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Banned in the U.S.A.

Friday, November 20, 1992
The Miracle (Il Miracolo)
Roberto Rossellini, Italy, 1948

The Miracle was originally exhibited as part of a trilogy, The Ways of Love, with companion pieces by Renoir and Pagnol. In this neorealist masterpiece, Anna Magnani plays a simple-minded peasant who allows a bearded vagabond (played by Federico Fellini, who also wrote the story) to seduce her, thinking he is St. Joseph. She announces the "miracle" of her pregnancy, but is met by scorn from her fellow villagers who clamp a basin on her head for a halo. Rossellini's film was similarly ridiculed and eventually blasted as blasphemous, not in Rome but in Cardinal Spellman's New York, where it was met with pickets and boycotts. Ephraim London, one of the great First Amendment lawyers, argued the case for The Miracle in front of the U.S. Supreme Court and got the miracle the film industry had waited for for thirty-five years: film now had Constitutional protection.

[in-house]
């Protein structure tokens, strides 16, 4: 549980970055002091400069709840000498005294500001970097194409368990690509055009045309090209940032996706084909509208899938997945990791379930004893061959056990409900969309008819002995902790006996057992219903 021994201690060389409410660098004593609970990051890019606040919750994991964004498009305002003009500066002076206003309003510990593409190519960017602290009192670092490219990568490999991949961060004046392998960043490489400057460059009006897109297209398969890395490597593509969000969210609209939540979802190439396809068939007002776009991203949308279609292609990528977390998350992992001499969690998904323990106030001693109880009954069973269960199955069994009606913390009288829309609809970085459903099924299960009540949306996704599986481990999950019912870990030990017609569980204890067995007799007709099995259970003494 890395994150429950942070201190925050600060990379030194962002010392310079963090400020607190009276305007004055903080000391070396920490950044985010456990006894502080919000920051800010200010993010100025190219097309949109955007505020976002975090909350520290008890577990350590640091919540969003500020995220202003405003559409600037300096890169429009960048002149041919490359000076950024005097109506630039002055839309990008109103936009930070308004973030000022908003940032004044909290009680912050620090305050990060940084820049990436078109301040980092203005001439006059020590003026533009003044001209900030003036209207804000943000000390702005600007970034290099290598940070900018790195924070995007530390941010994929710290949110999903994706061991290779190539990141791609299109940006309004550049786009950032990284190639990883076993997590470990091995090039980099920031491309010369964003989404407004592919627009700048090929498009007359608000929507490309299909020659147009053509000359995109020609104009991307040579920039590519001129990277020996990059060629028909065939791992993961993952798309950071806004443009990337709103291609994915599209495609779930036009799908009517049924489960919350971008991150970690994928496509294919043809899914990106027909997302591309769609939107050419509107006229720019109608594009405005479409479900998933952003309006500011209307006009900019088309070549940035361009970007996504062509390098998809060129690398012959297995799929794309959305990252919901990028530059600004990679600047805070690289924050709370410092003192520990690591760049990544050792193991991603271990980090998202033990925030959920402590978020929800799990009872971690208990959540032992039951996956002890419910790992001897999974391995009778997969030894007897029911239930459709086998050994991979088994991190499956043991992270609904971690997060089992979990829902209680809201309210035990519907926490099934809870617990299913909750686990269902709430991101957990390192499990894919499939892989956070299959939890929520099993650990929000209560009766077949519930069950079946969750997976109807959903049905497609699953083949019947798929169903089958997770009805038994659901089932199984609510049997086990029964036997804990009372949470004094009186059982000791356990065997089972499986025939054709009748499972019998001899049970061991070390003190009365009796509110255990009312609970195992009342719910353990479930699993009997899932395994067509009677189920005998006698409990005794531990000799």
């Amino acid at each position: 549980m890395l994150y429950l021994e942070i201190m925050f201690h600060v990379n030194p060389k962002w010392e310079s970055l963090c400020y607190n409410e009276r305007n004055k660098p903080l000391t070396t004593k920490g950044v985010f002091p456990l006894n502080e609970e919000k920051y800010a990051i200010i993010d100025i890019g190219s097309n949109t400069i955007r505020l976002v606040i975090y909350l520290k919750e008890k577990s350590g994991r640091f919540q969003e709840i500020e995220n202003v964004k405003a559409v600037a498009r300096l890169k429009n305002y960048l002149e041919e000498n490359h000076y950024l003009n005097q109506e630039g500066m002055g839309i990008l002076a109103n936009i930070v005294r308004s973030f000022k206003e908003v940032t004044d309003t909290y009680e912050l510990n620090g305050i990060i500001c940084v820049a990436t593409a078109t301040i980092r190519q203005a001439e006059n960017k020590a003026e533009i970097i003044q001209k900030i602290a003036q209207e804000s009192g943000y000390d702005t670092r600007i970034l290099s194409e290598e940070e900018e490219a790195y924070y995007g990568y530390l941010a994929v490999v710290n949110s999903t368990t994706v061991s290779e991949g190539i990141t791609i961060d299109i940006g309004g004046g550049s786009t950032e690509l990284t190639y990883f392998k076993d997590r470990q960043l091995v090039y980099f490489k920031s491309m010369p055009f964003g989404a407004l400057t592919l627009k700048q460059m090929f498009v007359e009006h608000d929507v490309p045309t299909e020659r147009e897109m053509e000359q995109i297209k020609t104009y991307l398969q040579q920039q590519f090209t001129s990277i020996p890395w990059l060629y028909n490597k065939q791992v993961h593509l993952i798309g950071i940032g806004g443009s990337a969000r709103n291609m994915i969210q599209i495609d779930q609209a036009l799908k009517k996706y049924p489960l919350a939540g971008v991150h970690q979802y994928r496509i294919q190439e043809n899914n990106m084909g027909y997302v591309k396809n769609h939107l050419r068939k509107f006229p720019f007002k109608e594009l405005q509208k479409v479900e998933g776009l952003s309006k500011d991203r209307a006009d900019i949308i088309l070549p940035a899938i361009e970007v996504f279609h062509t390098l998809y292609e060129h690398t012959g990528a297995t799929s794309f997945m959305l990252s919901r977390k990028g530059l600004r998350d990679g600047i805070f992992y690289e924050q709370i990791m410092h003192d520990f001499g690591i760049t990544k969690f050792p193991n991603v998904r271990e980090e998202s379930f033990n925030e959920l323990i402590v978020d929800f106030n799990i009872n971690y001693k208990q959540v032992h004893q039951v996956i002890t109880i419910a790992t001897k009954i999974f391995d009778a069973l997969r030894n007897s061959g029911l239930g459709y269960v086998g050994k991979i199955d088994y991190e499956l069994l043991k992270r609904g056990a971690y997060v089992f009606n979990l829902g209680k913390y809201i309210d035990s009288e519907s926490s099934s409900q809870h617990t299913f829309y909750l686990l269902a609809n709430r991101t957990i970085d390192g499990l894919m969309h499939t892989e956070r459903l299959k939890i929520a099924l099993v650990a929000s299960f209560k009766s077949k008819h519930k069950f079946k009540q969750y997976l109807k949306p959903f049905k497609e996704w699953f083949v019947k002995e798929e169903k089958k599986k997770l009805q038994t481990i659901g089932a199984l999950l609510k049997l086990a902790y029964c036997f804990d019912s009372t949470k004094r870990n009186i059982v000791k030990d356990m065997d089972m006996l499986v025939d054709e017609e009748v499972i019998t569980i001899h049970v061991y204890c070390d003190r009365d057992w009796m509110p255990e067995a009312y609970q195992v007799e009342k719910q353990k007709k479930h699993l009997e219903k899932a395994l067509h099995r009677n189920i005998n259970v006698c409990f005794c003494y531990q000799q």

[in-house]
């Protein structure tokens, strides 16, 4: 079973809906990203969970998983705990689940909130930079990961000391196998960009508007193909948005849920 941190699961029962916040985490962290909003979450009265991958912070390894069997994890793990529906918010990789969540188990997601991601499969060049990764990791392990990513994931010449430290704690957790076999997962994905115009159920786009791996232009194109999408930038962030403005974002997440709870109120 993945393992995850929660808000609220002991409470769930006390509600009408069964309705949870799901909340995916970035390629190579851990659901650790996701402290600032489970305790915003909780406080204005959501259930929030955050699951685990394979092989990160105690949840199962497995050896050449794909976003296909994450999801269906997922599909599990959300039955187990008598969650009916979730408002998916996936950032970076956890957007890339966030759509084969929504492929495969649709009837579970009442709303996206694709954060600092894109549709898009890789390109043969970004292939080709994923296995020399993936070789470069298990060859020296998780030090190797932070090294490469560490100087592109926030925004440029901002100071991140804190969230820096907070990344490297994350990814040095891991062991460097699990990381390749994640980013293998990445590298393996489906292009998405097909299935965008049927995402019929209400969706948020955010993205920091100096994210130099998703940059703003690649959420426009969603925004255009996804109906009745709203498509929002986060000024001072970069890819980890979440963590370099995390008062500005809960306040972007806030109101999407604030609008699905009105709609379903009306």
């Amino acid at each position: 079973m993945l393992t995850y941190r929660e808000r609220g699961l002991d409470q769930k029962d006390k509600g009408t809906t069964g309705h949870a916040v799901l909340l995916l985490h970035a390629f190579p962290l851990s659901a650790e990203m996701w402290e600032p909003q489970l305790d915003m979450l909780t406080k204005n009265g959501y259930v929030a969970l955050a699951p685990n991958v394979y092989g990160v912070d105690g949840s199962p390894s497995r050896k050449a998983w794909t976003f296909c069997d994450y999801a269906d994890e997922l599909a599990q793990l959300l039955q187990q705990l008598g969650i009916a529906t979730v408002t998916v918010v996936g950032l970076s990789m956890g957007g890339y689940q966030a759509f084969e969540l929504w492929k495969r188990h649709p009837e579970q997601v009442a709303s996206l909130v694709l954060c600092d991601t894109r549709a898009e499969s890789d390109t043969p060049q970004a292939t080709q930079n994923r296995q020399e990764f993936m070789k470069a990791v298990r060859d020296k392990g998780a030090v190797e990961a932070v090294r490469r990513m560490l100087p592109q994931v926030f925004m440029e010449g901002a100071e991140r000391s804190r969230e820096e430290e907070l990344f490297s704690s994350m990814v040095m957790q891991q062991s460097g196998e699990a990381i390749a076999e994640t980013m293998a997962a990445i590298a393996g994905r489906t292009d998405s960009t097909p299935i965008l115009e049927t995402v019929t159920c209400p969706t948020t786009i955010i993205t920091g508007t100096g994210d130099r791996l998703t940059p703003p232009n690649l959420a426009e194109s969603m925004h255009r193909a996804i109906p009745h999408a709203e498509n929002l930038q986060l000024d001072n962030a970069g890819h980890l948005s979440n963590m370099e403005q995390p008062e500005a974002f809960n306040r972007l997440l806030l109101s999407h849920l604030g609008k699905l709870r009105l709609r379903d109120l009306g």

• Written by Rossellini, Tullio Pinelli, based on a story by Federico Fellini. Photographed by Aldo Tonti. With Anna Magnani, Federico Fellini. (43 mins, In Italian with English subtitles, B&W, 16mm, From Films Inc.)